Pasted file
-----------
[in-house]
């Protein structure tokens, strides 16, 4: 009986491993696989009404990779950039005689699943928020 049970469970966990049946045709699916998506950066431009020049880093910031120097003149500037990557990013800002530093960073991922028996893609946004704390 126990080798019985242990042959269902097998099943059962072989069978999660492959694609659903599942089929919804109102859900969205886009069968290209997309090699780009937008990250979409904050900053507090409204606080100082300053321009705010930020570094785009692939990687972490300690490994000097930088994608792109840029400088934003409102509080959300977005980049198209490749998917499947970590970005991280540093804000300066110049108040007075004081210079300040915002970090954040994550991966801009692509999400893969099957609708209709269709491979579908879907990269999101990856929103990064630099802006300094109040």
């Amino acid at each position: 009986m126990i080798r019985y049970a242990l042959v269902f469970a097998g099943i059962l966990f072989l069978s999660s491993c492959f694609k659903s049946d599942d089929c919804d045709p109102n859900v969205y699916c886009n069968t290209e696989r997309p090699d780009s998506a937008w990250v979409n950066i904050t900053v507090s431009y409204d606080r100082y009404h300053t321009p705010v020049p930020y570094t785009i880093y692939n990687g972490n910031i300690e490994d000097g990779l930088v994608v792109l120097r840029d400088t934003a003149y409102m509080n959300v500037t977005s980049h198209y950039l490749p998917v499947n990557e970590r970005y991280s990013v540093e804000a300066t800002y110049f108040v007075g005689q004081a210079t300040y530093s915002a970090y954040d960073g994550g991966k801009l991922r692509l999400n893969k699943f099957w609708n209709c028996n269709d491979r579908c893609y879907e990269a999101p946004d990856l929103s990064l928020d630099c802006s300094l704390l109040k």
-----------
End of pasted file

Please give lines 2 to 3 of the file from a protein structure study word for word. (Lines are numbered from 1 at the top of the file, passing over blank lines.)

């Protein structure tokens, strides 16, 4: 009986491993696989009404990779950039005689699943928020 049970469970966990049946045709699916998506950066431009020049880093910031120097003149500037990557990013800002530093960073991922028996893609946004704390 126990080798019985242990042959269902097998099943059962072989069978999660492959694609659903599942089929919804109102859900969205886009069968290209997309090699780009937008990250979409904050900053507090409204606080100082300053321009705010930020570094785009692939990687972490300690490994000097930088994608792109840029400088934003409102509080959300977005980049198209490749998917499947970590970005991280540093804000300066110049108040007075004081210079300040915002970090954040994550991966801009692509999400893969099957609708209709269709491979579908879907990269999101990856929103990064630099802006300094109040």
């Amino acid at each position: 009986m126990i080798r019985y049970a242990l042959v269902f469970a097998g099943i059962l966990f072989l069978s999660s491993c492959f694609k659903s049946d599942d089929c919804d045709p109102n859900v969205y699916c886009n069968t290209e696989r997309p090699d780009s998506a937008w990250v979409n950066i904050t900053v507090s431009y409204d606080r100082y009404h300053t321009p705010v020049p930020y570094t785009i880093y692939n990687g972490n910031i300690e490994d000097g990779l930088v994608v792109l120097r840029d400088t934003a003149y409102m509080n959300v500037t977005s980049h198209y950039l490749p998917v499947n990557e970590r970005y991280s990013v540093e804000a300066t800002y110049f108040v007075g005689q004081a210079t300040y530093s915002a970090y954040d960073g994550g991966k801009l991922r692509l999400n893969k699943f099957w609708n209709c028996n269709d491979r579908c893609y879907e990269a999101p946004d990856l929103s990064l928020d630099c802006s300094l704390l109040k």